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Maybank Indonesia to Give Migrant Workers Micro-Loans

Jakarta Globe - 1 December 2015 - Bank Maybank Indonesia, the local arm of Malaysia's Malayan Banking, signed an agreement with the Indonesian government on Monday to provide micro-loans, locally known as KUR, to Indonesian migrant workers in a bid to accelerate the disbursement of the government's micro-credit program.

Jakarta. Indonesia's richest tycoons have seen their wealth drop by $9 billion this year due to a continued fall in commodity prices and weaker currency, according to a Forbes list released on Thursday.

The collective wealth of Indonesia's top 50 richest fell 9 percent to $92 billion from a year earlier, the business magazine said. Six tycoons lost their billionaire status, including Edwin Soeryadjaya and Sukanto Tanoto.

Soeryadjaya owns a stake in Saratoga Investama Sedaya, which has interests in commodities such as coal and oil and whose stock has dropped 26 percent so far this year. Tanoto owns Asian Agri, one of Indonesia's biggest palm oil producers.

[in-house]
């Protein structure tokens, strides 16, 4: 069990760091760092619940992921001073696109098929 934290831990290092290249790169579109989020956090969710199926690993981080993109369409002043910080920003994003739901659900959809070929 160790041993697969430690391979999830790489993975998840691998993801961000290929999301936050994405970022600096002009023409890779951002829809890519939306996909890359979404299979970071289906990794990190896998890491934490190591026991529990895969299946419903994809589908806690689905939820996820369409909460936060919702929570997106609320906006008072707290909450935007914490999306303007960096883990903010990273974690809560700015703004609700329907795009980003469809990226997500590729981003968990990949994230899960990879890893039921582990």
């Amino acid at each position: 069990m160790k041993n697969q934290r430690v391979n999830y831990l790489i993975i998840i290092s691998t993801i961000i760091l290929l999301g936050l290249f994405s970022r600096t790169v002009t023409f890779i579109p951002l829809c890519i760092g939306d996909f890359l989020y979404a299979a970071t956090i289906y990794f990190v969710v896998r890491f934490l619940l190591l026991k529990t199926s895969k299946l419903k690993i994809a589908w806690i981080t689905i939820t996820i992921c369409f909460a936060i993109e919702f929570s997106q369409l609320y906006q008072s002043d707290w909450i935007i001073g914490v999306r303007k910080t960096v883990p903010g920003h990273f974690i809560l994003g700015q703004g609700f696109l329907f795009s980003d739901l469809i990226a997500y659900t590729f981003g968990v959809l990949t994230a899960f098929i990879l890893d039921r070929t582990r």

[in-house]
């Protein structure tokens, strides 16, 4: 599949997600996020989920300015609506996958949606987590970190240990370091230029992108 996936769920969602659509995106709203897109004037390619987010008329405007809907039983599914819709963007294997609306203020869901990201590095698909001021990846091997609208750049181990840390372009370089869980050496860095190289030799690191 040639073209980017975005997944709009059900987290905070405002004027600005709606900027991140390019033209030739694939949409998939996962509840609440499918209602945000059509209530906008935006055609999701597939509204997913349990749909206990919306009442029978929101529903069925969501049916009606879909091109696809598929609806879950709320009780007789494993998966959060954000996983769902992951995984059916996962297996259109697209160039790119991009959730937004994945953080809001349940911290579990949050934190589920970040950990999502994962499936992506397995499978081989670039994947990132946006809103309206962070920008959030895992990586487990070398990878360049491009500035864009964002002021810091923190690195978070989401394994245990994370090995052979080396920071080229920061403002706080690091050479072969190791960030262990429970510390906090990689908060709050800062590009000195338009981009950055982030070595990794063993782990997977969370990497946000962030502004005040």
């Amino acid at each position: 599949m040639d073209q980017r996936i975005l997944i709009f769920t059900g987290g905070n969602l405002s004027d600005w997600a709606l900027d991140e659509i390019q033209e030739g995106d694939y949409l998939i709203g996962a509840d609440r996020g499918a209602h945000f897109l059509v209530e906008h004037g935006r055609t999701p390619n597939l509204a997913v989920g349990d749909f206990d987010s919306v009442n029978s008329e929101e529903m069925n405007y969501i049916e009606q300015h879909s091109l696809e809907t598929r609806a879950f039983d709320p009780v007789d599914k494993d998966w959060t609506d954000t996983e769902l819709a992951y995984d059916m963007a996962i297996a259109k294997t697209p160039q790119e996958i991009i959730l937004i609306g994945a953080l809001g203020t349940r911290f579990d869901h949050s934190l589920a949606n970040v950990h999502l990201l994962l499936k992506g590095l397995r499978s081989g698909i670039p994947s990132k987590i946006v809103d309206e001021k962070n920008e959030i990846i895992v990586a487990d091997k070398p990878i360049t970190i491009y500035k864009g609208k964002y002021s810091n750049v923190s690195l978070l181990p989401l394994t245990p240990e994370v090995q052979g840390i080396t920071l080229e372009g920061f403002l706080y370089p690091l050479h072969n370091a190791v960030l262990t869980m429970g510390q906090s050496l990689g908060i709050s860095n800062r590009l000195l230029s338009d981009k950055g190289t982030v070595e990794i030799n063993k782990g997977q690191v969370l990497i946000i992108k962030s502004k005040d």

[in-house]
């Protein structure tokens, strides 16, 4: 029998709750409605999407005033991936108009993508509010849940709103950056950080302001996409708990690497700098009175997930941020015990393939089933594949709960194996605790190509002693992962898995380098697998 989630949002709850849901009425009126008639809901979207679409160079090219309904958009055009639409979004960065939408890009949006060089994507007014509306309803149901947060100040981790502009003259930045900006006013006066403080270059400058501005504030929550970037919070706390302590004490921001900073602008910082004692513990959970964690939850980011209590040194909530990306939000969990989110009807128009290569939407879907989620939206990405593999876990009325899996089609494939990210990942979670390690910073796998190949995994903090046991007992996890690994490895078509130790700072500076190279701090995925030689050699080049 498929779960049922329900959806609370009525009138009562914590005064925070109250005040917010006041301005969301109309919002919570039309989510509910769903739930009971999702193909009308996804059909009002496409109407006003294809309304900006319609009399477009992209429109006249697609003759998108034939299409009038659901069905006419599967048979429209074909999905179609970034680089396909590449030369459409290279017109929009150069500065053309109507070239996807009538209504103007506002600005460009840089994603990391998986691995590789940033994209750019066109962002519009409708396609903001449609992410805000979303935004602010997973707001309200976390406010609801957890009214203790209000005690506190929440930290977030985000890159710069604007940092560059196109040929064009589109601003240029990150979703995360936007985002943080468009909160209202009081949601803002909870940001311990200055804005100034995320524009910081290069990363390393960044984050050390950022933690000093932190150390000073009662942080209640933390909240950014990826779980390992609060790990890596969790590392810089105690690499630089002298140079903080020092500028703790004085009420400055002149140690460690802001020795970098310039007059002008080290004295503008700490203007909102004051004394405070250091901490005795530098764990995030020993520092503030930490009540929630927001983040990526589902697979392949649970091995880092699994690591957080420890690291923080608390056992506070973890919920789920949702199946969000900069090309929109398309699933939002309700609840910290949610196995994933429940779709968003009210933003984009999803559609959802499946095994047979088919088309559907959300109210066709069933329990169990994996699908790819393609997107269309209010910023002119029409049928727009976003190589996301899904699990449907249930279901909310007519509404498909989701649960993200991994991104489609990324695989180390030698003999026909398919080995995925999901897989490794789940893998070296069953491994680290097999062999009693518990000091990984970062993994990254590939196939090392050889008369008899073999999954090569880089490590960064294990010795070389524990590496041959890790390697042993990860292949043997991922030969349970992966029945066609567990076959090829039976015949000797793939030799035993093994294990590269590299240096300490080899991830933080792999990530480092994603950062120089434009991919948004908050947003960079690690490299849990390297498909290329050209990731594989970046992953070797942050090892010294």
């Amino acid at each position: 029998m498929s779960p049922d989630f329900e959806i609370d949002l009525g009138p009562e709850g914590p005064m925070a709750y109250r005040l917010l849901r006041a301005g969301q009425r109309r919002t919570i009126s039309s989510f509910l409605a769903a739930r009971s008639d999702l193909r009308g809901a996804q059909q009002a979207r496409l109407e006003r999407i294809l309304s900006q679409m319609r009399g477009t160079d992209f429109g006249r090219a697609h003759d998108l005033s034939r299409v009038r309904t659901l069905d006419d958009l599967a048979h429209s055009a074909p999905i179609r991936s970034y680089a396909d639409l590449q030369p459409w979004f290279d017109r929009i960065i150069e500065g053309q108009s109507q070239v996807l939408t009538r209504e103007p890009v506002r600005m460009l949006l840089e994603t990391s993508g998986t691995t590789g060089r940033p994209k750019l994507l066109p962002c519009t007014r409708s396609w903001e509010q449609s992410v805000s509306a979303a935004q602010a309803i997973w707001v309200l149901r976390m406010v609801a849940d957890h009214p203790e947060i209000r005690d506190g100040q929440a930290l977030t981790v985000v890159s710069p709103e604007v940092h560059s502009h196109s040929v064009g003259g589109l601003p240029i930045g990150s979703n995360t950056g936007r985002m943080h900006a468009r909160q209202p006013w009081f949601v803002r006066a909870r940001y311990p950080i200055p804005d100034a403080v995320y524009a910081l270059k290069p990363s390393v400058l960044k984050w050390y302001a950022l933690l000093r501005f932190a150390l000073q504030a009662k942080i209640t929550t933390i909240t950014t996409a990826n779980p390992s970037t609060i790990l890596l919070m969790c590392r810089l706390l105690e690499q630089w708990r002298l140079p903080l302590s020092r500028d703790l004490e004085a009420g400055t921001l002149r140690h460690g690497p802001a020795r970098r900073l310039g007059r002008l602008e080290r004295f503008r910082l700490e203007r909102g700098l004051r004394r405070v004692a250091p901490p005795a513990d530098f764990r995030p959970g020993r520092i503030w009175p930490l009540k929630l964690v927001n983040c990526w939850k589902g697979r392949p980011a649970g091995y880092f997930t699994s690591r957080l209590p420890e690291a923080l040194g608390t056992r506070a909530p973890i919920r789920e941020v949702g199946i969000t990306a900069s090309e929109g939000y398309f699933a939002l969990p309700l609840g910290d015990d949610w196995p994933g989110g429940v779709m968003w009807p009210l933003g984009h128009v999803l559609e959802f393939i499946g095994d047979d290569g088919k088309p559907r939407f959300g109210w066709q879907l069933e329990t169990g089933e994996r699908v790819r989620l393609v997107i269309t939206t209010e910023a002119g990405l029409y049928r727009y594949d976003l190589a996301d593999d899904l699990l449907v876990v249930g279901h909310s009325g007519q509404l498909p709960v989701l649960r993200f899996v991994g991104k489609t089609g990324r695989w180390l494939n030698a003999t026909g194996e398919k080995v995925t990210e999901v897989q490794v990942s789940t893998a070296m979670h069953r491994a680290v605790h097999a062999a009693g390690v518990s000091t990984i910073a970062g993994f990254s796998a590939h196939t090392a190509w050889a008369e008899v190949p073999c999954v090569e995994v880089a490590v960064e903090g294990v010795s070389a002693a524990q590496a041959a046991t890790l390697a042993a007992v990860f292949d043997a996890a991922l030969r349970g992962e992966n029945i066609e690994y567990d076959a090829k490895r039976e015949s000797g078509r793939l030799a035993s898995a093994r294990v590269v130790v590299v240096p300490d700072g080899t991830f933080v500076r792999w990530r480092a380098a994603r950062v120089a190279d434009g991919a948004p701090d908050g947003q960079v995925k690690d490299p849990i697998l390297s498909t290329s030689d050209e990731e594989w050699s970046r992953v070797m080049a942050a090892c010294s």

Southeast Asia's biggest economy grew slightly faster in the third quarter thanks to higher government spending, but not enough to show a real turnaround has started. The rupiah has slid around 10 percent this year, making it Asia's second-worst performing emerging market currency.

"It was a challenging year for the Indonesian economy, and the declines across the board of the wealthiest in the country reflected that reality," Forbes said in a statement.

Despite the decline in overall wealth, Indonesia's tobacco tycoons remained at the top of the rich list. Budi and Michael Hartono, who control cigarette maker Djarum Group, were the wealthiest with a net worth of $15.4 billion, while Susilo Wonowidjojo of Gudang Garam was on no. 2 with $5.5 billion.

Third on the list was Anthoni Salim of the Salim Group, which has assets including instant noodle maker Indofood Sukses Makmur.

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